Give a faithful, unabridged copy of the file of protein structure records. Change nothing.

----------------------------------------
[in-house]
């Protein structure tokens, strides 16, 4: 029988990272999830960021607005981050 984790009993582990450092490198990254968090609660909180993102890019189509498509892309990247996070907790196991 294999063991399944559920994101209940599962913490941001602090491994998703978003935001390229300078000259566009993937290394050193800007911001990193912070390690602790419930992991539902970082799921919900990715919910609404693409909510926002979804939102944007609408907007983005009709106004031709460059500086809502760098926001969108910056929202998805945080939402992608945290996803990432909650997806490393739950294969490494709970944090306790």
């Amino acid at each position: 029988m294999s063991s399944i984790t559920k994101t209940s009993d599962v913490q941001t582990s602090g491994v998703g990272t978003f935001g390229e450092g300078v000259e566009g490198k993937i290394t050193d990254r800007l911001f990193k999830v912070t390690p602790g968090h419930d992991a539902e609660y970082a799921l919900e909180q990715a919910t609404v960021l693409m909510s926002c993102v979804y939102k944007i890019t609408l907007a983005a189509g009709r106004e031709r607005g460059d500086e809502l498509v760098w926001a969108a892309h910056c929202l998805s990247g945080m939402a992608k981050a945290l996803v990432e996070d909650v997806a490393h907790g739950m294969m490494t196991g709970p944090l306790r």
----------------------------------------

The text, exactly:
[in-house]
């Protein structure tokens, strides 16, 4: 029988990272999830960021607005981050 984790009993582990450092490198990254968090609660909180993102890019189509498509892309990247996070907790196991 294999063991399944559920994101209940599962913490941001602090491994998703978003935001390229300078000259566009993937290394050193800007911001990193912070390690602790419930992991539902970082799921919900990715919910609404693409909510926002979804939102944007609408907007983005009709106004031709460059500086809502760098926001969108910056929202998805945080939402992608945290996803990432909650997806490393739950294969490494709970944090306790």
């Amino acid at each position: 029988m294999s063991s399944i984790t559920k994101t209940s009993d599962v913490q941001t582990s602090g491994v998703g990272t978003f935001g390229e450092g300078v000259e566009g490198k993937i290394t050193d990254r800007l911001f990193k999830v912070t390690p602790g968090h419930d992991a539902e609660y970082a799921l919900e909180q990715a919910t609404v960021l693409m909510s926002c993102v979804y939102k944007i890019t609408l907007a983005a189509g009709r106004e031709r607005g460059d500086e809502l498509v760098w926001a969108a892309h910056c929202l998805s990247g945080m939402a992608k981050a945290l996803v990432e996070d909650v997806a490393h907790g739950m294969m490494t196991g709970p944090l306790r």